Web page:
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About Literature / Hobbyist Grace29/Female/United States Groups :iconnanoplotmo: NaNoPlotMo
Helping You Prewrite Since 2015
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Strong, Not Brave
I still remember learning the difference between bravery and strength. On a quiet night at the Turtle Inn, an old man sat beside me at the bar and began regaling me with stories of his younger days. He’d spent his life exploring the dreamscape, and he’d seen more worlds than I ever would. It was easy to tell he’d lived a hundred lives in his hundred years.
He said he’d been pulled into this world by curiosity, and it never let go. Curiosity had led him to strange, dark places as well as places so stunning and full of magic his voice quivered and faltered when he tried to describe them.
When I asked how he’d seen so much, he told me he had many regrets. Explorers like him, he said, go at it alone. Traversing the dreamscape requires the ultimate freedom of solitude. Yes, he’d met many friends along the way--and a few lovers, each he’d left with a bittersweet goodbye more potent than the last. That would be my life if I followed the same path, he
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In Case of a Portal on Mars
    I’m a lot of things. A wandering explorer, admirer of the classics, sharpshooter, lover of silence, and sweet tooth. But most importantly, I am a loner. I eat alone, sleep alone, and travel alone. All the things most people do in the company of another human being, I do in the company of myself.
    If I could find a way to make a living that didn’t involve interacting with other people, I’d be doing it. But the funny thing about money is that you have to get it from someone else. These days, my money comes from people willing to pay for my knowledge of the dreamscape or to access my collection of magical artifacts.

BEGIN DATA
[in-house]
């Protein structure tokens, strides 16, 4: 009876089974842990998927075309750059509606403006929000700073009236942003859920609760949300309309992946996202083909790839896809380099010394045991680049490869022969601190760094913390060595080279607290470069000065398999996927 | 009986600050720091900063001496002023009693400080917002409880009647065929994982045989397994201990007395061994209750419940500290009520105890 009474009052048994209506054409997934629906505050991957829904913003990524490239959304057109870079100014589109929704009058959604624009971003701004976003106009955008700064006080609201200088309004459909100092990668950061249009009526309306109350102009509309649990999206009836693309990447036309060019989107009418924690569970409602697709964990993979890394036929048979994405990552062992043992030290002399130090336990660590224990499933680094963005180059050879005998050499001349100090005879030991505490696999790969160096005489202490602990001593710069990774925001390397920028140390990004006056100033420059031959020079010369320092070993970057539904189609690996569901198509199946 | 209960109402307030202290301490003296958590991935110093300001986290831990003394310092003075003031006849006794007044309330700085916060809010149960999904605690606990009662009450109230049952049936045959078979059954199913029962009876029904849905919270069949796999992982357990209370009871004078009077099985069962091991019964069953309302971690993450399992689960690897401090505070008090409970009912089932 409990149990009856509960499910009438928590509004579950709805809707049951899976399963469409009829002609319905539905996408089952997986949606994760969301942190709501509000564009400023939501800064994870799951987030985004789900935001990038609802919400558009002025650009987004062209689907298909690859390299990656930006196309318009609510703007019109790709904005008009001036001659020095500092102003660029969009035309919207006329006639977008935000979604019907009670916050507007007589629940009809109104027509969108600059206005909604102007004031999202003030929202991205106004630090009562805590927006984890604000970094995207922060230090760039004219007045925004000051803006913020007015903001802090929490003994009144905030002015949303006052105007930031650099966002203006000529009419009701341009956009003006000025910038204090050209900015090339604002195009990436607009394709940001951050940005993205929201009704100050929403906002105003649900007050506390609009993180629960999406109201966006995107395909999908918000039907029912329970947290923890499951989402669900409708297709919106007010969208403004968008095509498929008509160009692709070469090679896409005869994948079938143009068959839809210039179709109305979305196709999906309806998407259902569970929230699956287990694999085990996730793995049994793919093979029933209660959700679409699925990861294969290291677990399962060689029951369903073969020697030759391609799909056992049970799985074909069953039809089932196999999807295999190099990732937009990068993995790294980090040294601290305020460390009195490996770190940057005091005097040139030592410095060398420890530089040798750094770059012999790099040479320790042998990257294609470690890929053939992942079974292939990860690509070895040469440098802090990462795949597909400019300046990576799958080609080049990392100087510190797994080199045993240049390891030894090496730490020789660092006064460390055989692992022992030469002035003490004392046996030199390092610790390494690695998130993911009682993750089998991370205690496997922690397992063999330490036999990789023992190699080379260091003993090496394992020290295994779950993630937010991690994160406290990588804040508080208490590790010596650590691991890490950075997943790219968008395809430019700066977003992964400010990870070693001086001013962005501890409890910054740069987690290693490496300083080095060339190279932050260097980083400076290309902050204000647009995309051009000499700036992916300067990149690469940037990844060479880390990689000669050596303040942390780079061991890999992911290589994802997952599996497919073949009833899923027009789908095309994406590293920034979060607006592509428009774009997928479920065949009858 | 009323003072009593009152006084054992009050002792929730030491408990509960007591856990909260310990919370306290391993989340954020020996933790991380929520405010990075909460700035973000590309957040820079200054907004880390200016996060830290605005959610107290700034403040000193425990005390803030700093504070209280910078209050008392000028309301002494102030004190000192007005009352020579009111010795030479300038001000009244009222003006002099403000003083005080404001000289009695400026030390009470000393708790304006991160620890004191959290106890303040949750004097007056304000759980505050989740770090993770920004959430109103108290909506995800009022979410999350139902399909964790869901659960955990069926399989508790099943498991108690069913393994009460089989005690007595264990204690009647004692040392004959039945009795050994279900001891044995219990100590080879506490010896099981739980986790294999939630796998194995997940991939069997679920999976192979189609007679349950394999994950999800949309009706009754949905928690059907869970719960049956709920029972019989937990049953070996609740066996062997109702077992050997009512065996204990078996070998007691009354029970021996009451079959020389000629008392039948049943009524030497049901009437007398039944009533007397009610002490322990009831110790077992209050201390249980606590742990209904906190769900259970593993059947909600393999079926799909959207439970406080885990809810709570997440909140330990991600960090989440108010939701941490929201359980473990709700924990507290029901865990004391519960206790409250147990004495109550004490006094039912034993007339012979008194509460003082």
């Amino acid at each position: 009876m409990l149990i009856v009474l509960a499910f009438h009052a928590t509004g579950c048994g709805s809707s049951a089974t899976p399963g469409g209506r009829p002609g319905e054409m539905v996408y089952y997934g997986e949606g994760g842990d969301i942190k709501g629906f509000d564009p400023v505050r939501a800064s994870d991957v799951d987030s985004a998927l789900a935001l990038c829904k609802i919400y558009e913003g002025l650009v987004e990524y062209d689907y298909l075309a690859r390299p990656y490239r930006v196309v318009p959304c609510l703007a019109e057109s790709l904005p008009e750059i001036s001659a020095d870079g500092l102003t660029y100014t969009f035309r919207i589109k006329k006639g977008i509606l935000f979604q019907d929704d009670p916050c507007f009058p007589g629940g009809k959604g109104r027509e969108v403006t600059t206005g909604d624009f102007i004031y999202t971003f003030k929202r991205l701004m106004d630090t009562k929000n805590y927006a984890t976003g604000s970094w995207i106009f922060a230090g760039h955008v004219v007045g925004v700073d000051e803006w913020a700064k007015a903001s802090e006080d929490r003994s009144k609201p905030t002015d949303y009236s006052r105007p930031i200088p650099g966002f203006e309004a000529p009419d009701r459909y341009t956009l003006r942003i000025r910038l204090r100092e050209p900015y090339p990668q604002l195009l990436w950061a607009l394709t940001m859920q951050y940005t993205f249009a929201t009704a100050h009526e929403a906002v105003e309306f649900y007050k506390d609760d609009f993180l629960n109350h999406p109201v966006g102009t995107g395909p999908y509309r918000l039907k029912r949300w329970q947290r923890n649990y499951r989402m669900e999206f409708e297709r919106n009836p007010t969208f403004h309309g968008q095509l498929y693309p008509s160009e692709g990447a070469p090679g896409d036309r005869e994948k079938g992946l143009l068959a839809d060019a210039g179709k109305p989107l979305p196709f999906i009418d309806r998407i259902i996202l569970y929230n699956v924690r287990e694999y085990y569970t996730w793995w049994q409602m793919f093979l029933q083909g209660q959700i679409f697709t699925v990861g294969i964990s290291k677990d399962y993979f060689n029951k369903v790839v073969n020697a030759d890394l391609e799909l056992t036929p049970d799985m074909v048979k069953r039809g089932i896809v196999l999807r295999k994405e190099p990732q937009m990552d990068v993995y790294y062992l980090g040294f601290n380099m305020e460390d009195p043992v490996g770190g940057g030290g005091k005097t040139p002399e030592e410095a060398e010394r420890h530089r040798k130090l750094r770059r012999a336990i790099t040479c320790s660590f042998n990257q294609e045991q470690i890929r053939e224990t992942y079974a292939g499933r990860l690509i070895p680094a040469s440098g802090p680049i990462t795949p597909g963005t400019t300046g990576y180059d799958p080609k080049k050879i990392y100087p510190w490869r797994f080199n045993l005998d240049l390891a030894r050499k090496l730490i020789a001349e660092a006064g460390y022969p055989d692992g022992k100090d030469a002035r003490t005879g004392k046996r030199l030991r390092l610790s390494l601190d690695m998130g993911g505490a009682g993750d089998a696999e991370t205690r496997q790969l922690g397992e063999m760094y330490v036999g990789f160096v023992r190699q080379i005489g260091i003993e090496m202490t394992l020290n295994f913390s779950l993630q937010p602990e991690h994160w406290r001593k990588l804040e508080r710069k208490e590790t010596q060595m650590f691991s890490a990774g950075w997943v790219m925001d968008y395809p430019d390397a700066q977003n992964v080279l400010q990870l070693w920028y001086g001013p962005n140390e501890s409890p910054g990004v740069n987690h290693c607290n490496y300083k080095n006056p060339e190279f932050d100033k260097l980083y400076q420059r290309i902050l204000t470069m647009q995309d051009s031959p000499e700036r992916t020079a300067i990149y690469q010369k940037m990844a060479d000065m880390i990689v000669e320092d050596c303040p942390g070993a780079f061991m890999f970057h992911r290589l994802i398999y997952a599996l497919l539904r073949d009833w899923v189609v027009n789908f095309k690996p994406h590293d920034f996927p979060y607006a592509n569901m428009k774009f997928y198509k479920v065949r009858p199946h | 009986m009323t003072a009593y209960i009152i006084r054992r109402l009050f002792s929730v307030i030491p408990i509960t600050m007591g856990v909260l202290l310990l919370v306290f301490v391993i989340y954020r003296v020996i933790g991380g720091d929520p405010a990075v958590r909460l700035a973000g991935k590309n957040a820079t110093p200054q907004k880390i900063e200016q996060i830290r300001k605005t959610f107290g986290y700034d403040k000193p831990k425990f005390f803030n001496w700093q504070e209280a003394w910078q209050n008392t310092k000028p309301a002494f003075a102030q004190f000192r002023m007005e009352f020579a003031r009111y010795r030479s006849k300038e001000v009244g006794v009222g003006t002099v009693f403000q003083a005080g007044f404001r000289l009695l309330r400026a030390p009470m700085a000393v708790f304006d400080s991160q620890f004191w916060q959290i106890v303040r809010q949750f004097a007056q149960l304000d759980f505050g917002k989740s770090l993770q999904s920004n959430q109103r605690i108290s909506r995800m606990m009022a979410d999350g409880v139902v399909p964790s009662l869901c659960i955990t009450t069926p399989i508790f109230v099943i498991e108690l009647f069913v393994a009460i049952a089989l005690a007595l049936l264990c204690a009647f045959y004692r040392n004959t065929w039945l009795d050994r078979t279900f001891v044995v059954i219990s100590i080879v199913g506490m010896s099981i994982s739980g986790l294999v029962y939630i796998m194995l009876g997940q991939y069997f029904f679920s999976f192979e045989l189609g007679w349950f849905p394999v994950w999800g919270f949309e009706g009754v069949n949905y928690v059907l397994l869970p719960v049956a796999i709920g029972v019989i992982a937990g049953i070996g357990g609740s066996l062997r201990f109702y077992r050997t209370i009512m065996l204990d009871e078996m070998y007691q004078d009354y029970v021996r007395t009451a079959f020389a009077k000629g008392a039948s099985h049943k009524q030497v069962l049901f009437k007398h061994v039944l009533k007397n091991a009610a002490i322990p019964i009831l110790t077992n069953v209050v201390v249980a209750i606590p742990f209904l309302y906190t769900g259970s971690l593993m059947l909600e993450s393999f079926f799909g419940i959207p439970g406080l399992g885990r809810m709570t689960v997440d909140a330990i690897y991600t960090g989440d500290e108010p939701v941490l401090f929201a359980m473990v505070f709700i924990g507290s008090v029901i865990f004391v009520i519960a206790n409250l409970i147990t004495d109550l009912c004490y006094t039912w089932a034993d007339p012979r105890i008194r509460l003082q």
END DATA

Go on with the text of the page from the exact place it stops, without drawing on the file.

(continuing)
At least I get to work from home.
    I start every morning the same way, with a swig of orange juice from the carton and fistfuls of cereal from the box. Usually peanut butter Captain Crunch
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Alive or dead, we’re all looking for our own piece of the world to haunt. Some yearn for the clammering hights of the city while others want only space and solitude. My spot was forgotten by everyone but me. It’s up a mountain, away from hustle and bustle and life and lets me be alone with the world. Alone with my thoughts and reflections. Alone with my memories slowly twirling to the tune of old jazz on the record player.
I like it that way. Or maybe I can’t imagine my life any other way. But “life” isn’t the right word, is it? Because I’m not alive. Not in the deep-breathing, heart-beating, blood-rushing sort of way. But I have new thoughts and new experiences committed to memory that build atop each other every day. Isn’t that life? Life can take a lot of forms, I suppose. And so can death.
I’m not sure which is lonelier, an empty life or a quiet death. But I’m not lonely. I felt that way from time to time in life, b
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How to Write the Beginning of Your Story